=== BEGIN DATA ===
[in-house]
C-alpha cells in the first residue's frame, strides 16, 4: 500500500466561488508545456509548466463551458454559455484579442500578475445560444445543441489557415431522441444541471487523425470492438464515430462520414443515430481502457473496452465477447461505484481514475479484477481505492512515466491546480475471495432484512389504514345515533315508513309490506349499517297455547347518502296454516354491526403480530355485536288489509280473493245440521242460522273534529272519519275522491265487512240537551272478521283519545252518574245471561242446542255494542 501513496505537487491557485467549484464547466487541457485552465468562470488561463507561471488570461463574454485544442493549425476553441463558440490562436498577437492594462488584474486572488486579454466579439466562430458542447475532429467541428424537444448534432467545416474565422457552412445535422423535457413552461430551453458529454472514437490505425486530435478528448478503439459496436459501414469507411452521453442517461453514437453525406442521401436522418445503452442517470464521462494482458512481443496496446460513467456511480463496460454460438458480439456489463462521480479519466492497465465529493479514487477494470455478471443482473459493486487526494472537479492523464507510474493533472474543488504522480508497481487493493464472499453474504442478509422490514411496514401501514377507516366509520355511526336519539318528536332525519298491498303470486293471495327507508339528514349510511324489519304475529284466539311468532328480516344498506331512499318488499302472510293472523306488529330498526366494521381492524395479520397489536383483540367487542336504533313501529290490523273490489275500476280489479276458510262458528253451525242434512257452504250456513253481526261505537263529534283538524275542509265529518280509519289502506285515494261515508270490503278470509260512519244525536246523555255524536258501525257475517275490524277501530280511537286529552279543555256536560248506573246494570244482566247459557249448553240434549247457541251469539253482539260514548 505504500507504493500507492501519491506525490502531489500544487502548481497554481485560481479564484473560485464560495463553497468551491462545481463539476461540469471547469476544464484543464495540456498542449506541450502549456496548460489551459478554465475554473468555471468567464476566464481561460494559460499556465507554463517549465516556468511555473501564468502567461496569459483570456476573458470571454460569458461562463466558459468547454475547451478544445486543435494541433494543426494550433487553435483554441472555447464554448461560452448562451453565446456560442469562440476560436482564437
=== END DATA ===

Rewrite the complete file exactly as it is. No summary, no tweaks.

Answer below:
[in-house]
C-alpha cells in the first residue's frame, strides 16, 4: 500500500466561488508545456509548466463551458454559455484579442500578475445560444445543441489557415431522441444541471487523425470492438464515430462520414443515430481502457473496452465477447461505484481514475479484477481505492512515466491546480475471495432484512389504514345515533315508513309490506349499517297455547347518502296454516354491526403480530355485536288489509280473493245440521242460522273534529272519519275522491265487512240537551272478521283519545252518574245471561242446542255494542 501513496505537487491557485467549484464547466487541457485552465468562470488561463507561471488570461463574454485544442493549425476553441463558440490562436498577437492594462488584474486572488486579454466579439466562430458542447475532429467541428424537444448534432467545416474565422457552412445535422423535457413552461430551453458529454472514437490505425486530435478528448478503439459496436459501414469507411452521453442517461453514437453525406442521401436522418445503452442517470464521462494482458512481443496496446460513467456511480463496460454460438458480439456489463462521480479519466492497465465529493479514487477494470455478471443482473459493486487526494472537479492523464507510474493533472474543488504522480508497481487493493464472499453474504442478509422490514411496514401501514377507516366509520355511526336519539318528536332525519298491498303470486293471495327507508339528514349510511324489519304475529284466539311468532328480516344498506331512499318488499302472510293472523306488529330498526366494521381492524395479520397489536383483540367487542336504533313501529290490523273490489275500476280489479276458510262458528253451525242434512257452504250456513253481526261505537263529534283538524275542509265529518280509519289502506285515494261515508270490503278470509260512519244525536246523555255524536258501525257475517275490524277501530280511537286529552279543555256536560248506573246494570244482566247459557249448553240434549247457541251469539253482539260514548 505504500507504493500507492501519491506525490502531489500544487502548481497554481485560481479564484473560485464560495463553497468551491462545481463539476461540469471547469476544464484543464495540456498542449506541450502549456496548460489551459478554465475554473468555471468567464476566464481561460494559460499556465507554463517549465516556468511555473501564468502567461496569459483570456476573458470571454460569458461562463466558459468547454475547451478544445486543435494541433494543426494550433487553435483554441472555447464554448461560452448562451453565446456560442469562440476560436482564437